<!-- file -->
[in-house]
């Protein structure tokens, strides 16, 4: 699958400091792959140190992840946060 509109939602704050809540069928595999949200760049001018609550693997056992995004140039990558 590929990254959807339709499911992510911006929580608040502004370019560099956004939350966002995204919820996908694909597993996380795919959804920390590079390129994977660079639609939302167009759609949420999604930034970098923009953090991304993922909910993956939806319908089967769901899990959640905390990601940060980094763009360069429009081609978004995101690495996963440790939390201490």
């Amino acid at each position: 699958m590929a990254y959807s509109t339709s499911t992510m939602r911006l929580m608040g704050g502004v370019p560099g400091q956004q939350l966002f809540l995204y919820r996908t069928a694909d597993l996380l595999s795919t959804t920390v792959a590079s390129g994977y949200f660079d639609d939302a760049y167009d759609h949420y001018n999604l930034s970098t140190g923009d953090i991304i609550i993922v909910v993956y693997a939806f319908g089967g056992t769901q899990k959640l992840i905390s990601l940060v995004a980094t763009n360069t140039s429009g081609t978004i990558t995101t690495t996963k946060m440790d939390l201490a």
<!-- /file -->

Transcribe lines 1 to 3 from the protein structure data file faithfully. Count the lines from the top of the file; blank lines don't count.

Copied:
[in-house]
């Protein structure tokens, strides 16, 4: 699958400091792959140190992840946060 509109939602704050809540069928595999949200760049001018609550693997056992995004140039990558 590929990254959807339709499911992510911006929580608040502004370019560099956004939350966002995204919820996908694909597993996380795919959804920390590079390129994977660079639609939302167009759609949420999604930034970098923009953090991304993922909910993956939806319908089967769901899990959640905390990601940060980094763009360069429009081609978004995101690495996963440790939390201490």
């Amino acid at each position: 699958m590929a990254y959807s509109t339709s499911t992510m939602r911006l929580m608040g704050g502004v370019p560099g400091q956004q939350l966002f809540l995204y919820r996908t069928a694909d597993l996380l595999s795919t959804t920390v792959a590079s390129g994977y949200f660079d639609d939302a760049y167009d759609h949420y001018n999604l930034s970098t140190g923009d953090i991304i609550i993922v909910v993956y693997a939806f319908g089967g056992t769901q899990k959640l992840i905390s990601l940060v995004a980094t763009n360069t140039s429009g081609t978004i990558t995101t690495t996963k946060m440790d939390l201490a």